Foundation Friday : Mario Lemieux Foundation

Mario Lemieux is one of the most recognizable players in the history of the NHL. He has been and will always be a Pittsburgh Penguin. As a player and an owner Lemieux has three Stanley Cups with the Penguins. He holds multiple NHL records. Some of which include most goals per period (4), only player to score 30+ power-play goals in two different seasons, and shorthanded goals in a season (13). Lemieux scored 690 goals over the course of 915 career games, all of which were with the Pittsburgh Penguins. By the end of his playing career Lemieux was dubbed “The Magnificent One” because of the magical way he played the game of hockey.

However, I like to call Lemieux “The Magnificent One” based on the things he does for the community through his foundation.

Mario Lemieux Blood Cancer Center

Lemieux has been cancer free for twenty years and hopes more people will have the same success. Knowing what he went through for many years as a patient Lemieux created a cancer center where you can see your doctor and get your blood work done in the same trip.

The Mario Lemieux Blood Cancer Center is a 24,000 square foot outpatient cancer center located at the Holman Cancer Center. It was designed to make the patient feel more comfortable with the healing process. There are no more awkward silences and conversations in the waiting room because there is no waiting room. A patient is taken directly to their room once they sign in.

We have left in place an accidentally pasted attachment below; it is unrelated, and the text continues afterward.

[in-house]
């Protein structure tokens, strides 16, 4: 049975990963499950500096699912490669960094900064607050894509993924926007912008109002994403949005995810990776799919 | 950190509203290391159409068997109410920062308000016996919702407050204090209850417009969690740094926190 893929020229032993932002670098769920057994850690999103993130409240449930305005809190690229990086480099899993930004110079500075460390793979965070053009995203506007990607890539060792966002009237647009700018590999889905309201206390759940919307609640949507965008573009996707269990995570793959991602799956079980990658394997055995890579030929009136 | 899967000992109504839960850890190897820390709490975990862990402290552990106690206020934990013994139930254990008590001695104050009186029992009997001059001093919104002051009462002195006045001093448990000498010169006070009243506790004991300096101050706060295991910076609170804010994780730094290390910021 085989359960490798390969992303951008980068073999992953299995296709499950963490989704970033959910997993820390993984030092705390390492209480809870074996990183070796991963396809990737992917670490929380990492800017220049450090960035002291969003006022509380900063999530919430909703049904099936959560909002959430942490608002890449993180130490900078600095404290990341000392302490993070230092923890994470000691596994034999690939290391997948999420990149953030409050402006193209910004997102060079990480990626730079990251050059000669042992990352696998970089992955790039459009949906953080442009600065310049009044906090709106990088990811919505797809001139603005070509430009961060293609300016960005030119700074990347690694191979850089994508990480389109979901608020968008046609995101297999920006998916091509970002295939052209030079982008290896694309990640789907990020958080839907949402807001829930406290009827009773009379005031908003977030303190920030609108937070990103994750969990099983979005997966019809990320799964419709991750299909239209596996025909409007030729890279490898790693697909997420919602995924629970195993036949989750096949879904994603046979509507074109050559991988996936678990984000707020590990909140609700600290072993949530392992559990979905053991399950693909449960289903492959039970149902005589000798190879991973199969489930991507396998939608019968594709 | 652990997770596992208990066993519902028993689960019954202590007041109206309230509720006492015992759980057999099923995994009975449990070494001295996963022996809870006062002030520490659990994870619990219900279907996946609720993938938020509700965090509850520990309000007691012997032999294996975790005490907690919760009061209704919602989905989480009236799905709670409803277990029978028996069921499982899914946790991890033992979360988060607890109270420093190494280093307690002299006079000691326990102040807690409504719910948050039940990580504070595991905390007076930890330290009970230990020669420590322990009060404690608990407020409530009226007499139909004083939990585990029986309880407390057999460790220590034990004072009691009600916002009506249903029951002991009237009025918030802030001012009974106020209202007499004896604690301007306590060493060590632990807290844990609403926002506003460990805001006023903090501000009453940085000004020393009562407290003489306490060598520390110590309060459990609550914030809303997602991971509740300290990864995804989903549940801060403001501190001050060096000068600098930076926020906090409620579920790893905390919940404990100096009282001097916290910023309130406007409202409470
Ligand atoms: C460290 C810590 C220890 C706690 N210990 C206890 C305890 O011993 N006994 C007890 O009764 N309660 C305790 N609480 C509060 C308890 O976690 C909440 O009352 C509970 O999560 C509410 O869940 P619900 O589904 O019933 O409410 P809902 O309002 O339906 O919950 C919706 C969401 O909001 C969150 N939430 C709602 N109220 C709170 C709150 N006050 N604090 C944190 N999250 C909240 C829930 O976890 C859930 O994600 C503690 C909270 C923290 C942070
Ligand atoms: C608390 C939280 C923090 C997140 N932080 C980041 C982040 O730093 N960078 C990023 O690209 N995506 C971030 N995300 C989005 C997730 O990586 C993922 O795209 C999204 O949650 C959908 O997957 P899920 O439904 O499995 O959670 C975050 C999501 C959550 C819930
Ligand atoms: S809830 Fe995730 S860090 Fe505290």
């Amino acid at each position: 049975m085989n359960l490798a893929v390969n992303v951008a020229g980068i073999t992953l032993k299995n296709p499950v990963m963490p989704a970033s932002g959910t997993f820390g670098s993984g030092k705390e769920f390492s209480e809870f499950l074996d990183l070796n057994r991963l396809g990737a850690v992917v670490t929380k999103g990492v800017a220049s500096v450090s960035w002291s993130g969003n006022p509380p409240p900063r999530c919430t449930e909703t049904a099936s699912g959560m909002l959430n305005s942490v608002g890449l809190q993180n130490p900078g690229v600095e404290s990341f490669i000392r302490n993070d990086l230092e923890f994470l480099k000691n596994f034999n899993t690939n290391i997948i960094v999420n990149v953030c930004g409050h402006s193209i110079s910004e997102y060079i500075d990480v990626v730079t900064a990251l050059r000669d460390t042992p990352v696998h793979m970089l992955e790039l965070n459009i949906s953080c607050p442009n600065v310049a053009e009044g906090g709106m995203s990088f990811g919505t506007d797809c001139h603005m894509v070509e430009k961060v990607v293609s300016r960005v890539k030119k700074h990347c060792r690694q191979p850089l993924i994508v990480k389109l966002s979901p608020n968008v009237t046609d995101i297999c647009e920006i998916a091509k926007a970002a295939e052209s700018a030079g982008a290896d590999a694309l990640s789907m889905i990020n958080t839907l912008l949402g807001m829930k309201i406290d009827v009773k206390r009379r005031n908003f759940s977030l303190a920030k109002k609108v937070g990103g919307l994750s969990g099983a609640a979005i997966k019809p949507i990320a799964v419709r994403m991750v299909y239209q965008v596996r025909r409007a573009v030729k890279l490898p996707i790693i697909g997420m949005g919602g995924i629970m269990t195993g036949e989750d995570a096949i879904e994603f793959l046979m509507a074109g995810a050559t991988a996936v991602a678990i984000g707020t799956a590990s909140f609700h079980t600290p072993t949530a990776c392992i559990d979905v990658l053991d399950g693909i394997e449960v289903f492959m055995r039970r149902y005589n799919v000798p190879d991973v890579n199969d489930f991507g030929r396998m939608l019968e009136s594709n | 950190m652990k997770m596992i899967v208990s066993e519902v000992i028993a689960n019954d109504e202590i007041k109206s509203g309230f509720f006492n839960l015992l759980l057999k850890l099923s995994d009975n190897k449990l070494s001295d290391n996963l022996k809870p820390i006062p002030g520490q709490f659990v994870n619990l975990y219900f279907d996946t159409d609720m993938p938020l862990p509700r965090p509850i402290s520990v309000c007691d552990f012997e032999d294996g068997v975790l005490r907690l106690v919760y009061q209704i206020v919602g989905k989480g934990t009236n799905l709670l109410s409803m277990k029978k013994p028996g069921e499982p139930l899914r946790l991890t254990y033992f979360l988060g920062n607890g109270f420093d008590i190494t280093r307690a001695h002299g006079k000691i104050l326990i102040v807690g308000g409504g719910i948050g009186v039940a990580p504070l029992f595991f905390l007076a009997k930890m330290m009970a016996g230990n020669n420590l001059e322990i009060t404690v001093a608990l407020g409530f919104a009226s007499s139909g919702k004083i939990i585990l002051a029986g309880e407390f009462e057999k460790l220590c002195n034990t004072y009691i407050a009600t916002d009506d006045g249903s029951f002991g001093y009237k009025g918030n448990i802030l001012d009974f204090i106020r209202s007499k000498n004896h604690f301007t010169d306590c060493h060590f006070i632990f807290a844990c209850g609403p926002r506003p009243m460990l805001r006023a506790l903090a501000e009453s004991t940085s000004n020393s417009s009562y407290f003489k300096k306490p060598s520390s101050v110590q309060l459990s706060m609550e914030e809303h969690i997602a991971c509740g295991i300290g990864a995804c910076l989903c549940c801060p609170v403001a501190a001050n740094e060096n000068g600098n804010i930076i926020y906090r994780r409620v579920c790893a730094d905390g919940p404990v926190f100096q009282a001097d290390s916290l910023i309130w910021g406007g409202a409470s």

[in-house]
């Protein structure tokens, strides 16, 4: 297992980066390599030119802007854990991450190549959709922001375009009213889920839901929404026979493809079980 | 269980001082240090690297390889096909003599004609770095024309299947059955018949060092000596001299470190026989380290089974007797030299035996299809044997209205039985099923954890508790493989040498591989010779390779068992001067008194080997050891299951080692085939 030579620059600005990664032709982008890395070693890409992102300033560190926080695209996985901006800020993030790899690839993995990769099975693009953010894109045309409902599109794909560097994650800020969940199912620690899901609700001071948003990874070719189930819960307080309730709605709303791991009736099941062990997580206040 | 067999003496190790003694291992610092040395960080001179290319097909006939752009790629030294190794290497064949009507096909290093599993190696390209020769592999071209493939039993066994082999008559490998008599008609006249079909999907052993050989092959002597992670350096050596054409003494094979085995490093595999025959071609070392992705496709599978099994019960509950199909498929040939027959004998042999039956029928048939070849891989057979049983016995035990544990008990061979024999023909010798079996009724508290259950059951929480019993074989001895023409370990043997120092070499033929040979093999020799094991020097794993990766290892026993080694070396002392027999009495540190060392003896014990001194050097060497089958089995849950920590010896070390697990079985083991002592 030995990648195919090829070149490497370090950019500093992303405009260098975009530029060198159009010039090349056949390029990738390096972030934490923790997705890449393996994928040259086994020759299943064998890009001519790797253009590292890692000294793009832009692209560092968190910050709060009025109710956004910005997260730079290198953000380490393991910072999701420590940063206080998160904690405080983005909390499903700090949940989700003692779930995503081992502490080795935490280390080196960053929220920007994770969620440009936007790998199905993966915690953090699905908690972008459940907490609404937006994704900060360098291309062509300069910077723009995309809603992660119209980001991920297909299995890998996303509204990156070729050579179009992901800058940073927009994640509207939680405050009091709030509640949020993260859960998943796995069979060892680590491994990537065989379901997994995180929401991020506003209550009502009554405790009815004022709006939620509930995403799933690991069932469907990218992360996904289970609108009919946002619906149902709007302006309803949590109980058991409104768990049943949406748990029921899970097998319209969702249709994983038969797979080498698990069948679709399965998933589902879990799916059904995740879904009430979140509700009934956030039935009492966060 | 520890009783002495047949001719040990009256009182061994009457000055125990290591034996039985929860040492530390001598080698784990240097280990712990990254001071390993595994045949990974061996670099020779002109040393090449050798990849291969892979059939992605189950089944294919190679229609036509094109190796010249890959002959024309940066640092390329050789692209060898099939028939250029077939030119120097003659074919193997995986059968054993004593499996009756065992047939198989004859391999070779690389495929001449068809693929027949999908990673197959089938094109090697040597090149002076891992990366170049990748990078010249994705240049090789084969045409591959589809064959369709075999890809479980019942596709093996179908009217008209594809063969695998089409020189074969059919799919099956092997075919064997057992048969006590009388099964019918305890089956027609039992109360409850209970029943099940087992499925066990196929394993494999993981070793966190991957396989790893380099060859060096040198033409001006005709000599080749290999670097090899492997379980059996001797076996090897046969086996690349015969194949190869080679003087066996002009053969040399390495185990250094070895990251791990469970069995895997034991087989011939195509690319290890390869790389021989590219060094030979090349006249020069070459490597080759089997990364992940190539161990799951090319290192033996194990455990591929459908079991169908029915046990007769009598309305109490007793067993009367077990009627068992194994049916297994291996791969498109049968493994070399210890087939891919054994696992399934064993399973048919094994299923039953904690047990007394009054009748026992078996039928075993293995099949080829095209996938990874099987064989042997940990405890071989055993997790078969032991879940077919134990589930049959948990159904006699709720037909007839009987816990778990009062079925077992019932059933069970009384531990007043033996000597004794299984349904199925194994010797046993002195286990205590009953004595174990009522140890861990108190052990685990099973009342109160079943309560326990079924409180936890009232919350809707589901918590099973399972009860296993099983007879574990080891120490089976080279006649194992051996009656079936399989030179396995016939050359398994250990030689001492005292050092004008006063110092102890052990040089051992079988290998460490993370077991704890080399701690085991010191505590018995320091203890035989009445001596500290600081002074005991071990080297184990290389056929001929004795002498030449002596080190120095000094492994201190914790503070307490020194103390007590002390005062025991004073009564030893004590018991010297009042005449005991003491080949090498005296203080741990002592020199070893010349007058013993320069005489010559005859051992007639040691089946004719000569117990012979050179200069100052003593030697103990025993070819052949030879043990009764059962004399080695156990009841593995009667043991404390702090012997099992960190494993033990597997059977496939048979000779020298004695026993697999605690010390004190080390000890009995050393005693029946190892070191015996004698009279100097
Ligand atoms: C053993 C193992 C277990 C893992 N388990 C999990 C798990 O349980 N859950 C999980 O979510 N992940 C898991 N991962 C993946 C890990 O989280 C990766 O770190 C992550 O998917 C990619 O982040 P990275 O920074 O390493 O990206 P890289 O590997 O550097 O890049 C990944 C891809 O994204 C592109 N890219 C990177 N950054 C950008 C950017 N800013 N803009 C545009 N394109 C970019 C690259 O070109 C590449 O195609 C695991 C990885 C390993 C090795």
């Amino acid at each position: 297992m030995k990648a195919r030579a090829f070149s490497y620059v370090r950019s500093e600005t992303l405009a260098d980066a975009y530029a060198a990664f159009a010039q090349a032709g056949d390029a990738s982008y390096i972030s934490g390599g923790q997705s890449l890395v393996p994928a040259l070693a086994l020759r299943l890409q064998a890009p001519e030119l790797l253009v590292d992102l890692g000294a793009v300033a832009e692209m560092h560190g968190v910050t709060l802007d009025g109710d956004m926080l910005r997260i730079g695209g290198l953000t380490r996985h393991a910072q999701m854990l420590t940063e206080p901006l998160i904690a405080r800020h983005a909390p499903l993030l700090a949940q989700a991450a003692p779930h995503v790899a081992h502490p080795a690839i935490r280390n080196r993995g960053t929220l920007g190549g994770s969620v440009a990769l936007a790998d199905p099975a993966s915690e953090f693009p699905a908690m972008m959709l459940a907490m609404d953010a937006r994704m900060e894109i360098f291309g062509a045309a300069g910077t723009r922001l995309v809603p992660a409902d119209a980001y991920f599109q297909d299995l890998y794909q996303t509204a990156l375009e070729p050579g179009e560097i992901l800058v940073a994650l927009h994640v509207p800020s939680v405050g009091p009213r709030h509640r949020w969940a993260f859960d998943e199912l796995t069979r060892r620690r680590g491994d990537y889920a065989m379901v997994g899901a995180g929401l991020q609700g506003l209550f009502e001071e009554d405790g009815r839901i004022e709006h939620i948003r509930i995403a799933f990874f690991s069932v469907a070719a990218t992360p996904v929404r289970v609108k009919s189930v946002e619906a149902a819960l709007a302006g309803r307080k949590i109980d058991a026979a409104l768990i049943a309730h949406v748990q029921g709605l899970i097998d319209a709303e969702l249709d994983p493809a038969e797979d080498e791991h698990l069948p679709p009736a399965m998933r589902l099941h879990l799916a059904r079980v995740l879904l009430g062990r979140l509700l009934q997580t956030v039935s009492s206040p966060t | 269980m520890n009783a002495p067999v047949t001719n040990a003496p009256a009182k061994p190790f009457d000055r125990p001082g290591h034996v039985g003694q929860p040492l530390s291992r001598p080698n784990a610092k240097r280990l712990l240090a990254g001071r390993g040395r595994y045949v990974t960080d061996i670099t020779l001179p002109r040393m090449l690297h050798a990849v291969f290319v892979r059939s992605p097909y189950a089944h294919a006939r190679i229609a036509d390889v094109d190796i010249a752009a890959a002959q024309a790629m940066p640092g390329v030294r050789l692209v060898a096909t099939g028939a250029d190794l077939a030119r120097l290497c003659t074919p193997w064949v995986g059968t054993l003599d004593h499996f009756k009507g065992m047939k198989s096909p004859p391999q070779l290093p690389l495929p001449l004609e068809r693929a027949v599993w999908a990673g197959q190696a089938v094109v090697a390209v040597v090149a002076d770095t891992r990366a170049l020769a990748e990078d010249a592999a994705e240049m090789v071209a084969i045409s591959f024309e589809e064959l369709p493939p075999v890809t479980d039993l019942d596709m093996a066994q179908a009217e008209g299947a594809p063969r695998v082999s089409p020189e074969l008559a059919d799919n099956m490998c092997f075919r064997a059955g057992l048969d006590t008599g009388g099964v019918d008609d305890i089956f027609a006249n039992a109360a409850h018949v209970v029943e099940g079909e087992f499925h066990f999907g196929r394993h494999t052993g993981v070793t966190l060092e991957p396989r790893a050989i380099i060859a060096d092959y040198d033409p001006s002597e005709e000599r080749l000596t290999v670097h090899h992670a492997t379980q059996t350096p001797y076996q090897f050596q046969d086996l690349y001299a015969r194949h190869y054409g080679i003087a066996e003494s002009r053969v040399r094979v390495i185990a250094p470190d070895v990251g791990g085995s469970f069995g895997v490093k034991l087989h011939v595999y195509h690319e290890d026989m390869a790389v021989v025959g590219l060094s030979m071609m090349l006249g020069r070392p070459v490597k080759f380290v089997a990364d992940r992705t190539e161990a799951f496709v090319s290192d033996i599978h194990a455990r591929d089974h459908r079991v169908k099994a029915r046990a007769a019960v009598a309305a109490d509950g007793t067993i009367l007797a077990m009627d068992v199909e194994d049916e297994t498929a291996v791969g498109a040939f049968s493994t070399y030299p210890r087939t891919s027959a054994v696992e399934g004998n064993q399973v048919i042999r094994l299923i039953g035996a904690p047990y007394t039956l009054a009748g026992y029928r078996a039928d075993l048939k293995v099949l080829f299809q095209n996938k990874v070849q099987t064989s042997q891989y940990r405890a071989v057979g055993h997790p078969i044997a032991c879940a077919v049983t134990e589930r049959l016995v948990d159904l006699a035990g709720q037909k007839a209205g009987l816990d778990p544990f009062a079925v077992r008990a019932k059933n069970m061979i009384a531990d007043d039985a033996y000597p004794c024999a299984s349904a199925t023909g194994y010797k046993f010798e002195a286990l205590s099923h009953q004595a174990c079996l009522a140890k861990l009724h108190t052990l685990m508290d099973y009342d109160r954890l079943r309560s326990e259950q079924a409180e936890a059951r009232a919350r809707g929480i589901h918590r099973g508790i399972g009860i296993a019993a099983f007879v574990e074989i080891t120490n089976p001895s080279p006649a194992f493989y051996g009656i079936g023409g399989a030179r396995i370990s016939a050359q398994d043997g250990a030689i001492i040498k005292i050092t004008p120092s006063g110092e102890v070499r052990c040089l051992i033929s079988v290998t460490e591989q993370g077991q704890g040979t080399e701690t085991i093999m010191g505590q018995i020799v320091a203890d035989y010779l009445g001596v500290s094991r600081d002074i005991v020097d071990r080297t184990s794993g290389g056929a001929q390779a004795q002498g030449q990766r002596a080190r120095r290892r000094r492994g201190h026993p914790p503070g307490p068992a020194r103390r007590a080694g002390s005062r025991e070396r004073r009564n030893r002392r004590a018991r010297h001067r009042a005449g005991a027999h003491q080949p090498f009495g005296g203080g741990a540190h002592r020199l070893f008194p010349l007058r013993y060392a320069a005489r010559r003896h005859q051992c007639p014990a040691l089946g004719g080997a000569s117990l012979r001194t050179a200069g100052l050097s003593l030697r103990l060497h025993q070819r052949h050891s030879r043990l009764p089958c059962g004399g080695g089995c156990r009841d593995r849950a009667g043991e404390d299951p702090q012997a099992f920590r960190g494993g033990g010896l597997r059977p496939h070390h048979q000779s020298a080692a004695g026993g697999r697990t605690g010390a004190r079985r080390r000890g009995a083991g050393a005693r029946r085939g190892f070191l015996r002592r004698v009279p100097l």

It’s like big brother. They know where you are and where the doctor is.

  • Nancy Angus; Executive Director of the Mario Lemieux Foundation

There is an outdoor atrium at the center where patients and their family members can go to catch their breath, gather their thoughts, and take a break from the situation. The floor is smooth so you can take your IV pole outside without problem. Nathalie Lemieux even made sure there was a putting green in the atrium so the patients would have something interactive to do.

Playroom Project

Mother’s Day is supposed to be a joyous occasion for everyone involved. You’re supposed to spend the day with your family surrounded by love and laughter. In 1996, the Lemieux family had a different scenario on Mother’s Day.

Austin Lemieux was born premature and spent 71 days in the NICU. Mother’s Day happened to fall during that time. Imagine having to spend such a joyous day with your child in a sterile environment surrounded by nurses, doctors, and tubes. Now take it one step further and imagine only getting to see your sick child for fifteen minutes on Mother’s Day.